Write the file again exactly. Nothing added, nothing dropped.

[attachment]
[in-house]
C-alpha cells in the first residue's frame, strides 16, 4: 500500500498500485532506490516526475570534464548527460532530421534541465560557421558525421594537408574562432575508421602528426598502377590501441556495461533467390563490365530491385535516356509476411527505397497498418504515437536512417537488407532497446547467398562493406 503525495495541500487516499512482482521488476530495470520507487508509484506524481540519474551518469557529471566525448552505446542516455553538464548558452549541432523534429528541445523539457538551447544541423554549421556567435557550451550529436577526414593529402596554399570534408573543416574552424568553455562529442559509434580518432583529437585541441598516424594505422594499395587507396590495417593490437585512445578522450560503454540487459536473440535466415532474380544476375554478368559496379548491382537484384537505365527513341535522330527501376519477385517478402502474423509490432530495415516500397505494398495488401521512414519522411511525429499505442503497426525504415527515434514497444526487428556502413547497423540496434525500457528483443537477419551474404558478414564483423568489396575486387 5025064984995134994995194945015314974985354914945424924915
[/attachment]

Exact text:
[in-house]
C-alpha cells in the first residue's frame, strides 16, 4: 500500500498500485532506490516526475570534464548527460532530421534541465560557421558525421594537408574562432575508421602528426598502377590501441556495461533467390563490365530491385535516356509476411527505397497498418504515437536512417537488407532497446547467398562493406 503525495495541500487516499512482482521488476530495470520507487508509484506524481540519474551518469557529471566525448552505446542516455553538464548558452549541432523534429528541445523539457538551447544541423554549421556567435557550451550529436577526414593529402596554399570534408573543416574552424568553455562529442559509434580518432583529437585541441598516424594505422594499395587507396590495417593490437585512445578522450560503454540487459536473440535466415532474380544476375554478368559496379548491382537484384537505365527513341535522330527501376519477385517478402502474423509490432530495415516500397505494398495488401521512414519522411511525429499505442503497426525504415527515434514497444526487428556502413547497423540496434525500457528483443537477419551474404558478414564483423568489396575486387 5025064984995134994995194945015314974985354914945424924915